"He sent the newspapers to the school."
Translation:Sheol sé na nuachtáin go dtí an scoil.
cén fath "sheol mé . . . chuaig mo máthair," ach "sheol sé . . . go dtí an scoil"?
"Chuir" is also used for sent, and should be accepted. The narrowness of acceptable answers is becoming a major frustration with the Irish version of Duolingo. Time for a review methinks.
Duolingo isn't designed to test the Irish that you have learned elsewhere, it's designed to teach a basic but functional vocabulary and grammar. The exercises "test" you on your knowledge of that basic vocabulary, but they aren't really "tests" - they're just the way Duolingo teaches the material.
Alternative answers have been added as they have been suggested, but realistically the course can't teach the half a dozen different different ways that some phrases could be translated.
Thanks for the response. I gave up on Duolingo after working my way to the end. I do have reservations, from a pedagogical perspective, on the value of teaching one narrow set of answers and "marking" all other equally valid answers as being "wrong" or not acceptable in some way. That simply wouldn't stand up to scrutiny in any other learning environment. Maybe that's just a limit of the technology or the time or the manpower. My father is a native Irish speaker and had some less kind words to say. I wish the rest of you good luck and hope it provides you with what you are looking for.
As I said, Duolingo is designed to teach you Irish, not to test your existing knowledge of the language. If you're already sure enough of your Irish to be put off by issues like this, then you won't get much benefit from Duolingo, but if your Irish isn't that good that you're confident enough to ignore such "corrections", then you learn an alternative way, and, if you're sufficiently interested, discuss the matter here, or look into it further in other sources.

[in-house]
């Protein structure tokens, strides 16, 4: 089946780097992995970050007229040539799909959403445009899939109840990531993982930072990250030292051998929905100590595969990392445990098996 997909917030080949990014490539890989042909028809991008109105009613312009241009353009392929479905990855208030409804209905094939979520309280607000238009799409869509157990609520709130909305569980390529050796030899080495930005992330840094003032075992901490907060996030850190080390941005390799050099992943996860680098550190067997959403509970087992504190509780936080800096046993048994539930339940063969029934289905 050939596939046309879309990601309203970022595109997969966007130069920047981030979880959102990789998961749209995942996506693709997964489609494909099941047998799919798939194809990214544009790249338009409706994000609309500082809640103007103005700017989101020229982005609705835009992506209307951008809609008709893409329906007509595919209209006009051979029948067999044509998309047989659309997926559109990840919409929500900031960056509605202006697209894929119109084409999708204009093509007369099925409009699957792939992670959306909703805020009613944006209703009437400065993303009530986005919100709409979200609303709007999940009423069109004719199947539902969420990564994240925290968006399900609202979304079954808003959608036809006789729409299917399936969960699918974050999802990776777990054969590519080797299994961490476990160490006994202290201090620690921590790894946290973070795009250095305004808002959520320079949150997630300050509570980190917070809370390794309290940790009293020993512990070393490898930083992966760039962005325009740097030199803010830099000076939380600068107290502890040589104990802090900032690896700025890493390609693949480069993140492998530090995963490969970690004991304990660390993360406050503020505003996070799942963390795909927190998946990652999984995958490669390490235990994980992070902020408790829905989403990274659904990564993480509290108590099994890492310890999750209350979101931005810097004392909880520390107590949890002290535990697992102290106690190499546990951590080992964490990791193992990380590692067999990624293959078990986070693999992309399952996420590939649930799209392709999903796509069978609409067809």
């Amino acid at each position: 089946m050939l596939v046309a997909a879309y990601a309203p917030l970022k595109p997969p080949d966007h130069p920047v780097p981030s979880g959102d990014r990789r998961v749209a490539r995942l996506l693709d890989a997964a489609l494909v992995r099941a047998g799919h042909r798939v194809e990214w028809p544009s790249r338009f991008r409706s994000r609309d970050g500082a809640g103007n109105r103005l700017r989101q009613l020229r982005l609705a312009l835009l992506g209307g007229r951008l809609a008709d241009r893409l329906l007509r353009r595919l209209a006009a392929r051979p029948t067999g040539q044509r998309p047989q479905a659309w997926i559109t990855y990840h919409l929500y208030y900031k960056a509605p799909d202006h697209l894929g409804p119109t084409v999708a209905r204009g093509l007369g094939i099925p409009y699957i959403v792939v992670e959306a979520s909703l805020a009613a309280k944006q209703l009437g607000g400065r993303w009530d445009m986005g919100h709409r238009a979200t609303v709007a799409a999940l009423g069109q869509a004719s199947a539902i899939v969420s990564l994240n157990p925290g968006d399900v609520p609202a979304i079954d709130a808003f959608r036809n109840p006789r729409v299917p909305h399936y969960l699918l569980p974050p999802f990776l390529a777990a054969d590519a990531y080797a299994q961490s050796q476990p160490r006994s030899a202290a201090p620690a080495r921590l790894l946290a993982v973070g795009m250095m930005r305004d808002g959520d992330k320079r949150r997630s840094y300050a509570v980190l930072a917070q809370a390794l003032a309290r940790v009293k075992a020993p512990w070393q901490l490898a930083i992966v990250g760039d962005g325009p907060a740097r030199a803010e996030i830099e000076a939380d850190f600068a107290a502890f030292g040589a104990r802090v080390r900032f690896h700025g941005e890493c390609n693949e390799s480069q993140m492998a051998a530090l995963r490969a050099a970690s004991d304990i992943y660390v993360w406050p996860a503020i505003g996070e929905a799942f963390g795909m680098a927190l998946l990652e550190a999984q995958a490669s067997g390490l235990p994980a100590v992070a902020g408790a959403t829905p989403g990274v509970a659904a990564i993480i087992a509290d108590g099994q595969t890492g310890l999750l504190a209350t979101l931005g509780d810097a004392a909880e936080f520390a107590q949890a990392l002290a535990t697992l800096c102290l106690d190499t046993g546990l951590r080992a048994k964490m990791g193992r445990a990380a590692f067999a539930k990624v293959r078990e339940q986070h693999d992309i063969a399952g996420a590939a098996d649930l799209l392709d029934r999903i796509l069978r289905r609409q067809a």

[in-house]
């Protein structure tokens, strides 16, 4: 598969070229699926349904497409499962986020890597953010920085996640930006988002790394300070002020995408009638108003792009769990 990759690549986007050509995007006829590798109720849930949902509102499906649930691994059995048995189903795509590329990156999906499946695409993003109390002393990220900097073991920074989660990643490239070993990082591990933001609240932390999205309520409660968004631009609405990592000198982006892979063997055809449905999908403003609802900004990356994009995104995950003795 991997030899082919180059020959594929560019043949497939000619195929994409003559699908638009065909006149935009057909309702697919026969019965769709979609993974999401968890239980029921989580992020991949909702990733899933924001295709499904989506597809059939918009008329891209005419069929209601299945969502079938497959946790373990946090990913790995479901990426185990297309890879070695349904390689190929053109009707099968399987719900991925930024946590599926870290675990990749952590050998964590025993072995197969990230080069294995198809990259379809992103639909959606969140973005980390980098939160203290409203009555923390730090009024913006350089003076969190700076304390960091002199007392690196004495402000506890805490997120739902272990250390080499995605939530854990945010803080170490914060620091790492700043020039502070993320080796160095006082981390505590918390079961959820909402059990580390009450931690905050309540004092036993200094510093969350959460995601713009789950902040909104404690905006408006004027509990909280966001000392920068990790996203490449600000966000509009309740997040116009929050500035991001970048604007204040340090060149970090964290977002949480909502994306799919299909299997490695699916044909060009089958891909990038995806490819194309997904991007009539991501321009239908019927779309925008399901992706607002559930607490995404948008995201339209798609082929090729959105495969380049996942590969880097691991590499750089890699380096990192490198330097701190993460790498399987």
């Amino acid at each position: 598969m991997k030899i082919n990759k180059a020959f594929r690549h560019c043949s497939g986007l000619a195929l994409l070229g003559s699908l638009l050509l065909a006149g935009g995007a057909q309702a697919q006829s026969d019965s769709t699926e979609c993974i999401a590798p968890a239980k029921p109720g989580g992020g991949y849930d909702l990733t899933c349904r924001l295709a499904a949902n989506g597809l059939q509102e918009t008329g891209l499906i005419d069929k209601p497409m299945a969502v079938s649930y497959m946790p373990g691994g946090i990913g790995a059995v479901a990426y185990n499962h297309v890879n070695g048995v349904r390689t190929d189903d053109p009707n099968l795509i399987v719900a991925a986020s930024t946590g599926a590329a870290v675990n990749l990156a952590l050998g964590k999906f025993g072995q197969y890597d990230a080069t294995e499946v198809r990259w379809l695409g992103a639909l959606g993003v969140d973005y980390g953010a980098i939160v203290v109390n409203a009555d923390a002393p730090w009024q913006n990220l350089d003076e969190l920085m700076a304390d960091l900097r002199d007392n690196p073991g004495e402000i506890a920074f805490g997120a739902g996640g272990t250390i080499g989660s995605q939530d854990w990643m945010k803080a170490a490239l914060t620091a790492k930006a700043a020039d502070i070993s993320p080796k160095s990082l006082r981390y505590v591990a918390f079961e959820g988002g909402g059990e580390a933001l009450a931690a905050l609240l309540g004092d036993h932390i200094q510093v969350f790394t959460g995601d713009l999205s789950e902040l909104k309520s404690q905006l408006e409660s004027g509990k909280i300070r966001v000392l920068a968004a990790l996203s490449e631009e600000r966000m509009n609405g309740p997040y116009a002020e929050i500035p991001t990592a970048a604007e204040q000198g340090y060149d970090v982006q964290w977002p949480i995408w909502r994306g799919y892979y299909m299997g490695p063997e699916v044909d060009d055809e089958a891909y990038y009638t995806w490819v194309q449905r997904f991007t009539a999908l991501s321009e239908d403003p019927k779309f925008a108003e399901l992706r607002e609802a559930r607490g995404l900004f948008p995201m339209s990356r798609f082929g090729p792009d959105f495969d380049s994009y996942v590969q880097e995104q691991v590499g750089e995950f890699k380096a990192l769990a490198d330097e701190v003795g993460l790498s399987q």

In this respect, Duolino is more like a textbook than a classroom - would you dismiss a textbook that only included Sheol sé na nuachtáin? The capacity exists to recognize "alternative answers" when the course contributors are alerted to them, but that just serves to lessen the annoyance for people like you, who are already familiar with a different idiom - that alternative isn't generally taught to other learners.
In my own case, Duolingo has taught me a lot about the richness and variety of the Irish language - I occasionally stumble across exercises where I'm right, but it think's I'm wrong, but more often than not, when Duolingo says I'm wrong, I'm wrong. When I'm right, I report it, and every so often I get a reply that my response has been added as an alternative answer (I got one last week).
Thank you for your kind suggestions for exploring alternative methods for learning a language. I am pleased that Duolingo has worked so well for you. You asked "would you dismiss a textbook that only included Sheol sé na nuachtáin?" - my response would be "not unless it indicated that alternative correct answers were unacceptable," for the reasons already outlined above. I am also very pleased to hear that your suggestions for alternative answers are being acknowledged. My own experience has been quite different. I have no intention of participating in a repetitive debate about the pros and cons of Duolingo. I have been teaching Irish for over ten years now and I tried the programme to assess its suitability for my own students. For my own purposes it is unsuitable. We are simply going to have to agree to differ.
If there is one thing we have learned, it is that the Irish educational system has been a disaster for the Irish language. It is murdering it by making people hate it. I have seen how kids learn off reams of text by heart and the new oral exam is still structured so that prepared scripts can achieve high marks. For making people love the language and find joy in learning it, Duolingo has done a great job. So, I see it as a good thing if it does not suit the Irish educational system.